Noisia's Division operation deliver their very first multi-artist EP featuring far-out bass tests from the likes of Monuman (AKA northern D&B upstart Emperor), Signs, ARKTKT, Ponicz and JNTHN STEIN. Not a well-travelled road in sight; each act delivers something resoundingly fresh and exciting : Noisia & Ivy Lab get insanely lopsided, Monuman digs a filthy bass grave before lifting us to the heavens with evocative chords, Signs gets the motor running with an array of twisted engine samples while ARKTKT activates a spacey trap mode, all bouncy and gravity-free. Last but not least, Ponicz shreds up with a toxic instrumental hip-hop swag while JNTHN STEIN kidnaps a rainbow then pushes it down the stairs... In the same way Division push the envelope.
Fresh from coughing up "Green Phlegm" all over the dance last summer, J Beatz returns with deep sea scudder. All synth horns and rifle snares, like its namesake, this is capable of going deep deep deep in the mix and it won't rust for decades to come. Remix-wise Project Allout have spoilt us with highlights coming from Spooky (twisted metal crunching sounds), Deadbeat UK (speed garage vibes) and Dubzta (uptempo rippage). Powerful.
Straight outta Shanghai, Swimful splashes down with an album sized bounty of beats. With heat picking up on both sides of the hemisphere, his Chinese wave grime fusion couldn't be more refreshing if it shoved you under a waterfall with a mouthful of extra strong mints. As teased with his recent remake of Wiley's classic "Shanghai", the whole set is paradoxically loaded with dense melodic layers (much of which contain traditional phrases, instruments and chords) and black holes of space. The result is a narrative that ebbs and flows from sublime beatless pastoral bliss ("Fisherman's Horizon") to loopy flute-blasting purple funk ("Atop") via sexy cosmic R&B circa 3016 ("Go!"). Lap it up.
It's been a while since Uprise chief Seven delivered some of his own special brews, having chiselled his platform's focus almost exclusively on the new talent such as Juss B, LSN and Indiji. While he appeared on the forward-thinking "7 Days" EP, this is his first full EP in a while. And it's working in all directions: "Shaker" is all about the loose funk, steel shaking sub drama and gangster clicks / claps. Further in we hit "Elevate", an Raygun-fronted piece where Seven lays down a crisp alien groove with more than enough space for Joe to deliver a savage sermon.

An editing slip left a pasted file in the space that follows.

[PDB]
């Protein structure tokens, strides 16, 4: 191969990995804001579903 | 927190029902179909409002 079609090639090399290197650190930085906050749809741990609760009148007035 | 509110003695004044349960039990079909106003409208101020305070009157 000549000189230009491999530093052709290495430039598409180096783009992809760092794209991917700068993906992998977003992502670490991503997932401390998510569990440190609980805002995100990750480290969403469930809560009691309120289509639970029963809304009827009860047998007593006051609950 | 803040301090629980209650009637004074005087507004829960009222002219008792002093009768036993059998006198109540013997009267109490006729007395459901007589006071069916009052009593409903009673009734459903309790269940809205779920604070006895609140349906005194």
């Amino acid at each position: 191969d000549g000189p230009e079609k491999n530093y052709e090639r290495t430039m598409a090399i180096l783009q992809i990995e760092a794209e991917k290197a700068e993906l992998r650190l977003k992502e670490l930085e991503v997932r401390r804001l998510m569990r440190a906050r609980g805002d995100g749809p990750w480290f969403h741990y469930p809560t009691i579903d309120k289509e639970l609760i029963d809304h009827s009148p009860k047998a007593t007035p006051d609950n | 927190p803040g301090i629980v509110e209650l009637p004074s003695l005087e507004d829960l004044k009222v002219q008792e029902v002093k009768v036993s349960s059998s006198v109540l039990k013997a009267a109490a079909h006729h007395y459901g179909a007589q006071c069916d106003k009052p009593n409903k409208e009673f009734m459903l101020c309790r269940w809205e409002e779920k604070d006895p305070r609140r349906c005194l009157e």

Danjah dusts off the previously dormant Hardrive machine for the first release in several years. Two instrumentals deep, this is how it goes: "Mars" begins with creepy, shoulder-hunching eeriness before getting darker and darker with demonic, processed vocal elements. "Mile Gully", meanwhile, is all about the bassline that rises and stretches and slaps itself raw over a beat that shuffles rather than slices. Heavy.
Two stone cold Coki/DMZ classics from the golden 2007s. The rapid flow of Vybz Kartel's "Emergency" is given full focus as Coki lays down subtle rolling snares and an icy leads with enough space for the Kartel's strong characters. Coki's famous shake-up of Mavado, meanwhile, is known to all; far-away bass groans, ricochet snares and elements so cosmic they still sound futuristic almost 10 years later. Never officially released digitally before now, grab a two walloping slices of history today.
Buffalo blunderbuss Notixx isn't messing around. After two meticulous EPs on Dub Police he boots into the new year with a debut on Colorado imprint Kairos with two more forward-thinking, melodically deft beat pieces. "Something To Talk About" rolls on the halftime D&B axis du jour, oozing spacy delight before switching into a skippier two-step. "Cerebral" takes us down the tempo train for a slower, funkier odyssey with smooth bass glitches and a slight eastern phrasing on the melody. Unique and alluring.